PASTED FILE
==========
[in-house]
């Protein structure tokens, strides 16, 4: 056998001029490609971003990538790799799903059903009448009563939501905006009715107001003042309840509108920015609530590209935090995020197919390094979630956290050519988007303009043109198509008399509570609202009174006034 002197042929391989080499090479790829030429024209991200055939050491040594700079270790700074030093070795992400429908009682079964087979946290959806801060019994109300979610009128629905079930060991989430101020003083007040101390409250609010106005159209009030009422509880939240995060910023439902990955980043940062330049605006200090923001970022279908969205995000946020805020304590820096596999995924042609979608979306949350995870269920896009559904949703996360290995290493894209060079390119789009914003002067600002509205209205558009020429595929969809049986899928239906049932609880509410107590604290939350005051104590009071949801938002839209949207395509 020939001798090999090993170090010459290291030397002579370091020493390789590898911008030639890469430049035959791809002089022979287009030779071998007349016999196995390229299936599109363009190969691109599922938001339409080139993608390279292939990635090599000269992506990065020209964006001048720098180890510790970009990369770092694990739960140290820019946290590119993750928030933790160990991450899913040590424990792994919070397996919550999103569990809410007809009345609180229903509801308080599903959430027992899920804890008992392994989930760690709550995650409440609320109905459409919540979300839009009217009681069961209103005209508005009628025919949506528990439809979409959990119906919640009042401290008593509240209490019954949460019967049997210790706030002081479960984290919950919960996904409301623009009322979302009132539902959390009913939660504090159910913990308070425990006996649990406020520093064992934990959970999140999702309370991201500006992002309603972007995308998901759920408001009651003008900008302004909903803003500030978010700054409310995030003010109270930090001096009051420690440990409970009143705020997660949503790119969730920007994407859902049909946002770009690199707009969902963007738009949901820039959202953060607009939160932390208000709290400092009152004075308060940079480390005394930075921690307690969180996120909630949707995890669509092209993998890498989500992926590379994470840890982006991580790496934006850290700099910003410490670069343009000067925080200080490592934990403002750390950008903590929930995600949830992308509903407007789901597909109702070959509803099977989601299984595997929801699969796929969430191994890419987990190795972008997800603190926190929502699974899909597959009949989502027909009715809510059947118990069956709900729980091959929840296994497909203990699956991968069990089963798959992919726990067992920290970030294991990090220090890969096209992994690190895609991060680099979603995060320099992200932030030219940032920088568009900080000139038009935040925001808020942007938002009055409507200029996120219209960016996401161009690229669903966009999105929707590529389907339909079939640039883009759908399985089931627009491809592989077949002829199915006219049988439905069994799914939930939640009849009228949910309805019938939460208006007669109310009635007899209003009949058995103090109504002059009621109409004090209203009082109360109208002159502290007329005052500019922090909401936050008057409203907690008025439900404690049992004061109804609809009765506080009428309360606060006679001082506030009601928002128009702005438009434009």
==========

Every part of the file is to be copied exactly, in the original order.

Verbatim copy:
[in-house]
């Protein structure tokens, strides 16, 4: 056998001029490609971003990538790799799903059903009448009563939501905006009715107001003042309840509108920015609530590209935090995020197919390094979630956290050519988007303009043109198509008399509570609202009174006034 002197042929391989080499090479790829030429024209991200055939050491040594700079270790700074030093070795992400429908009682079964087979946290959806801060019994109300979610009128629905079930060991989430101020003083007040101390409250609010106005159209009030009422509880939240995060910023439902990955980043940062330049605006200090923001970022279908969205995000946020805020304590820096596999995924042609979608979306949350995870269920896009559904949703996360290995290493894209060079390119789009914003002067600002509205209205558009020429595929969809049986899928239906049932609880509410107590604290939350005051104590009071949801938002839209949207395509 020939001798090999090993170090010459290291030397002579370091020493390789590898911008030639890469430049035959791809002089022979287009030779071998007349016999196995390229299936599109363009190969691109599922938001339409080139993608390279292939990635090599000269992506990065020209964006001048720098180890510790970009990369770092694990739960140290820019946290590119993750928030933790160990991450899913040590424990792994919070397996919550999103569990809410007809009345609180229903509801308080599903959430027992899920804890008992392994989930760690709550995650409440609320109905459409919540979300839009009217009681069961209103005209508005009628025919949506528990439809979409959990119906919640009042401290008593509240209490019954949460019967049997210790706030002081479960984290919950919960996904409301623009009322979302009132539902959390009913939660504090159910913990308070425990006996649990406020520093064992934990959970999140999702309370991201500006992002309603972007995308998901759920408001009651003008900008302004909903803003500030978010700054409310995030003010109270930090001096009051420690440990409970009143705020997660949503790119969730920007994407859902049909946002770009690199707009969902963007738009949901820039959202953060607009939160932390208000709290400092009152004075308060940079480390005394930075921690307690969180996120909630949707995890669509092209993998890498989500992926590379994470840890982006991580790496934006850290700099910003410490670069343009000067925080200080490592934990403002750390950008903590929930995600949830992308509903407007789901597909109702070959509803099977989601299984595997929801699969796929969430191994890419987990190795972008997800603190926190929502699974899909597959009949989502027909009715809510059947118990069956709900729980091959929840296994497909203990699956991968069990089963798959992919726990067992920290970030294991990090220090890969096209992994690190895609991060680099979603995060320099992200932030030219940032920088568009900080000139038009935040925001808020942007938002009055409507200029996120219209960016996401161009690229669903966009999105929707590529389907339909079939640039883009759908399985089931627009491809592989077949002829199915006219049988439905069994799914939930939640009849009228949910309805019938939460208006007669109310009635007899209003009949058995103090109504002059009621109409004090209203009082109360109208002159502290007329005052500019922090909401936050008057409203907690008025439900404690049992004061109804609809009765506080009428309360606060006679001082506030009601928002128009702005438009434009």